Penn State Nittany Lions: Adam Replogle

Five things: Penn State at Indiana

October, 5, 2013
10/05/13
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The Nittany Lions' defense will get another chance at showing UCF was just an aberration in their first real road test of the season. Here's what we'll be watching in Penn State's conference opener against Indiana:

Secondary issues a primary problem? It's difficult to pinpoint the identity of Penn State's defensive backs just yet. On one hand, the passing defense is ranked No. 23 in the nation. On the other hand, those numbers could be a bit misleading -- as UCF carved up the secondary to the tune of 288 yards and three touchdowns. Trevor Williams undoubtedly will be targeted in the early going, and Jordan Lucas will have to play strong for PSU to slow down Indiana's high-powered passing attack. A good game here shows that UCF was just a one-time mistake; a bad game shows PSU will struggle against a lot of their Big Ten opponents' passing games.

[+] EnlargeDaQuan Jones
Rob Christy/USA TODAY SportsDaQuan Jones expects Indiana to be fast. He also should expect to see a lot of action.
Keeping up the tempo: DT DaQuan Jones said this will be the fastest team, tempo-wise, that PSU faces all season. And with that comes quite a few challenges. Bill O'Brien said Thursday he has about 61 true scholarship players, and an up-tempo offense certainly could wear out a thin defense. Safety Ryan Keiser is out for the game, so the defensive backs won't be able to get much of a break. Glenn Carson and Jones also need to see as many snaps as possible, so it'll be an interesting balance to strike later today. O'Brien will adjust the tempo of his offense as needed because he doesn't want to cause a fatigued defense. And, with the way Indiana plays in space, PSU could be in trouble if tired defenders leads to sloppy tackling.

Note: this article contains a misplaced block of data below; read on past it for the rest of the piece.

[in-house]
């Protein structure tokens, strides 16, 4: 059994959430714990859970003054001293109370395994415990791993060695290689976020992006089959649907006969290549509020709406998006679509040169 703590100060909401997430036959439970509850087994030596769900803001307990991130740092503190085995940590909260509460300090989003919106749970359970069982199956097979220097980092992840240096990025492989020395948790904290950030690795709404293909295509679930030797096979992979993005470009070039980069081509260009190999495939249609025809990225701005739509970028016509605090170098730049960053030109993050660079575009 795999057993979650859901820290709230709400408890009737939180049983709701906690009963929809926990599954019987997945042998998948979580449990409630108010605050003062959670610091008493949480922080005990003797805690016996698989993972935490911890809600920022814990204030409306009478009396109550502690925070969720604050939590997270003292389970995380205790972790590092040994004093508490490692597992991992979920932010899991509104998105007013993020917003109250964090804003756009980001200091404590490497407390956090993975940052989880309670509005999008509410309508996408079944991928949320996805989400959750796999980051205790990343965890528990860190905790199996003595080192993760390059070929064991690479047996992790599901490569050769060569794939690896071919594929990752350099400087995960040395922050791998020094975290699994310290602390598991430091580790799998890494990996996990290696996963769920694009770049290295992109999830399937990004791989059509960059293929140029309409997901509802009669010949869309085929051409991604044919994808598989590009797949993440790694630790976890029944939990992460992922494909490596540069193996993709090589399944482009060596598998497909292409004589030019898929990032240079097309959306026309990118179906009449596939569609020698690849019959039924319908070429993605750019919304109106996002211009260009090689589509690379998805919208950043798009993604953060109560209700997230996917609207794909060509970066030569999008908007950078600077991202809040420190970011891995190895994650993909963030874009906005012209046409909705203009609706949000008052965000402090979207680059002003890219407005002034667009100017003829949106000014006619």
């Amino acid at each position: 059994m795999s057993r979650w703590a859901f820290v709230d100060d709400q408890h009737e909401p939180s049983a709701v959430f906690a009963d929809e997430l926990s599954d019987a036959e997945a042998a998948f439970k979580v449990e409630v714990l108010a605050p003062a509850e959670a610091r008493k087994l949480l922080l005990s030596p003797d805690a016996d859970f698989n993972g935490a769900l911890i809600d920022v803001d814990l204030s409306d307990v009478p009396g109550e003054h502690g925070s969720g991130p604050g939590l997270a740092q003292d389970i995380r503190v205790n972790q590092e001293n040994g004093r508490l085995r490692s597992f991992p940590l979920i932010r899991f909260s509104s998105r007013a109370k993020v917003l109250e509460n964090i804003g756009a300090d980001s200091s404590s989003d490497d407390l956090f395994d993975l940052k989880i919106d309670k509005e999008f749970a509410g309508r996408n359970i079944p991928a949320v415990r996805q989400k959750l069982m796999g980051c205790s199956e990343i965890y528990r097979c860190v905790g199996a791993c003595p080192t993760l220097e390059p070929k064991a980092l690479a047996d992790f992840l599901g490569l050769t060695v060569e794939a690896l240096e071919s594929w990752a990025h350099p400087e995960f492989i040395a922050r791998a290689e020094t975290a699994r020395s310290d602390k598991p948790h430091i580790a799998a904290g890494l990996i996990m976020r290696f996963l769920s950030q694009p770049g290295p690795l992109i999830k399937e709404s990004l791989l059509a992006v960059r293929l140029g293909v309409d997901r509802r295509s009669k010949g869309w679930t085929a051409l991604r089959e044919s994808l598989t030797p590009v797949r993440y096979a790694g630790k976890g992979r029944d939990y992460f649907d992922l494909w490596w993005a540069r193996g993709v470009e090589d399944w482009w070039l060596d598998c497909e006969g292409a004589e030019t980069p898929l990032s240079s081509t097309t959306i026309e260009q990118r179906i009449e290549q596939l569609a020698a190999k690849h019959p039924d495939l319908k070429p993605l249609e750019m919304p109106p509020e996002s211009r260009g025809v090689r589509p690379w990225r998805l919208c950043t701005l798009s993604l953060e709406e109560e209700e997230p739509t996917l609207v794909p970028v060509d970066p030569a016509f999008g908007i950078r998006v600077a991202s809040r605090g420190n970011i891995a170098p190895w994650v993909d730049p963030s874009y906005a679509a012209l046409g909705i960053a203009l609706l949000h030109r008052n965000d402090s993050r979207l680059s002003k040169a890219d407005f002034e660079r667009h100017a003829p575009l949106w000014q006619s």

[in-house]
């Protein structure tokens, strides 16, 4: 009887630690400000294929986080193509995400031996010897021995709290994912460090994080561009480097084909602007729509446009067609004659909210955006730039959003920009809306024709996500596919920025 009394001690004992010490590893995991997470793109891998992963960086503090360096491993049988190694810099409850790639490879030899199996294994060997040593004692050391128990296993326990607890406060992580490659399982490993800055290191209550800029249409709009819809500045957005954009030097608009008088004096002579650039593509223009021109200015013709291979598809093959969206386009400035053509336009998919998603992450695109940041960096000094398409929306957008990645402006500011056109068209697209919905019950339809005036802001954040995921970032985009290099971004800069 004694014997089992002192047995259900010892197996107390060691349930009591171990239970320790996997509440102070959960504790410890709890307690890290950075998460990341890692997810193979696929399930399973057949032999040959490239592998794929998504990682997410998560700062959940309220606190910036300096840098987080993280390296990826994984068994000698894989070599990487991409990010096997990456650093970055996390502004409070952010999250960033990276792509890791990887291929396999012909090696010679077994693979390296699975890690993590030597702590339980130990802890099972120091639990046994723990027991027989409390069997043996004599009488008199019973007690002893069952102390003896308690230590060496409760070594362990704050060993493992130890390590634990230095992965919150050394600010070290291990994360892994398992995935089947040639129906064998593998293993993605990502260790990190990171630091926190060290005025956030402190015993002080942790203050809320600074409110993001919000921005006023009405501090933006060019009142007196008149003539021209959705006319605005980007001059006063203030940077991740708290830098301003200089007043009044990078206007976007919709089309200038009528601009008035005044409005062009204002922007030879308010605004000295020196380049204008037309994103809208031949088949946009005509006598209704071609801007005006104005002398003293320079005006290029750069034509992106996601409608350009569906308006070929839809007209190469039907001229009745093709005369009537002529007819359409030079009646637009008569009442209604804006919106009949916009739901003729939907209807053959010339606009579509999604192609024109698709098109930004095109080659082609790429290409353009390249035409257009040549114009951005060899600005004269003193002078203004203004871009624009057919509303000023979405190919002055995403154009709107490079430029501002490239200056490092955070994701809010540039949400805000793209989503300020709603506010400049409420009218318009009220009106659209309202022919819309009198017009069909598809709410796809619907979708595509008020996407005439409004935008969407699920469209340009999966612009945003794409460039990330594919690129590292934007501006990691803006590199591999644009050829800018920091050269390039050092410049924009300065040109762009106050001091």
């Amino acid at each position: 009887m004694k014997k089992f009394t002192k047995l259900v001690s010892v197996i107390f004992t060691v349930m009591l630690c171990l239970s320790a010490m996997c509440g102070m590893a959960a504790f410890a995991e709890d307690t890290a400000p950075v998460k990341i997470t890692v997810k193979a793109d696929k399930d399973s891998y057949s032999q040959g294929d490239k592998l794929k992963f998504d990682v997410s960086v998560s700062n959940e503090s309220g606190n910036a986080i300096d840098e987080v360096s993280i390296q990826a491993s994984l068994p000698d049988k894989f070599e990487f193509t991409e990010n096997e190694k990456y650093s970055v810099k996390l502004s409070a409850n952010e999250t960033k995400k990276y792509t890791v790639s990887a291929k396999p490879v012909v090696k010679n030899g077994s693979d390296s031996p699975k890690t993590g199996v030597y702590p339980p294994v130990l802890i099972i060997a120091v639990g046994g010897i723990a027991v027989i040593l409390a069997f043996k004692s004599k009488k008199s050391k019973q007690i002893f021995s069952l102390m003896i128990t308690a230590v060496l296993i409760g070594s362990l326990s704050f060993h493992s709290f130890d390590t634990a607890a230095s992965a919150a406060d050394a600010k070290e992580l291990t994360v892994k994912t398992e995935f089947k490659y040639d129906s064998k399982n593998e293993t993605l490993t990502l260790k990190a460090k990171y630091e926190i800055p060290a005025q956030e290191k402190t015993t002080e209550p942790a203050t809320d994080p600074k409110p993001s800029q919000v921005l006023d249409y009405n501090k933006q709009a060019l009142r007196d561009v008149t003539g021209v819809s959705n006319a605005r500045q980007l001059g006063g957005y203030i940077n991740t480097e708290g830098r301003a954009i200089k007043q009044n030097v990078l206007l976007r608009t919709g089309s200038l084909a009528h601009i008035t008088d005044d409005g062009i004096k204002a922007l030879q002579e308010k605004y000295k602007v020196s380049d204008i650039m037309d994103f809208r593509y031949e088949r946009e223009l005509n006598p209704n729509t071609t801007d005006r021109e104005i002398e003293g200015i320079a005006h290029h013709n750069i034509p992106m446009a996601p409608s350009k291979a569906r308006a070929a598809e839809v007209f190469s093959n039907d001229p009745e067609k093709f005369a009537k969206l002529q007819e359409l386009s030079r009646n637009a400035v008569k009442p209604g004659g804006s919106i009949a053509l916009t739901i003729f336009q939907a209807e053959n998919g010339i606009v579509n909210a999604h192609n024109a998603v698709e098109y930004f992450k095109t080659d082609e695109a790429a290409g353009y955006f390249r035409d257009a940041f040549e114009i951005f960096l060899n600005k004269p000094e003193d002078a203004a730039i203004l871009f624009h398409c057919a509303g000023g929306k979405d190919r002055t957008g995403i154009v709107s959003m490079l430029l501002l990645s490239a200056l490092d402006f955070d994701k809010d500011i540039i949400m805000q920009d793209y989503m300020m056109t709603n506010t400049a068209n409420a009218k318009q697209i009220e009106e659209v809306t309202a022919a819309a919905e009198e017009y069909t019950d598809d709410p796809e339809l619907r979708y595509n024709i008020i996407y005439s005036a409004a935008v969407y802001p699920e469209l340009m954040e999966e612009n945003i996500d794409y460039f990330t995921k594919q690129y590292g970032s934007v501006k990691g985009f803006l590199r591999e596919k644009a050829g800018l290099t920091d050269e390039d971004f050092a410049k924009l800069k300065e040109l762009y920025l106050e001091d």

Mike Hull is finally back: The outside linebacker is a critical part to this defense, and he hasn't started a game since suffering an unspecified leg injury in the season opener against Syracuse. He played some against UCF but eventually was pulled; he just didn't seem like the same linebacker. O'Brien rested him against Kent State but said he'll start against Indiana. Hull is a great coverage linebacker who can make sure guys liked TE Ted Bolser don't run all over the defense. And his addition allows Nyeem Wartman and/or Stephen Obeng-Agyapong to grab a breather when needed. He's one of the most important players on this defense, and his health is paramount to Penn State.

Indiana 0-16 vs. PSU: If you haven't yet heard these numbers this week, then you just haven't been paying attention. Since 1993, Indiana has played Penn State a total of 16 times -- and has beaten PSU a grand total of ... zero times. The Hoosiers have come close on six occasions, losing by just one score, but the Lions always have come out on top. If Indiana is going to break the trend in the next five years, this certainly seems its best chance to do it. The Hoosiers returned most of their starters from last season, while PSU is dealing with a shallow roster, first-year starting corners and a true freshman quarterback. Christian Hackenberg will only get better, O'Brien will have more scholarships to work with in future years and, put simply, PSU likely will improve at a faster pace than Indiana. It might be now or never for the Hoosiers.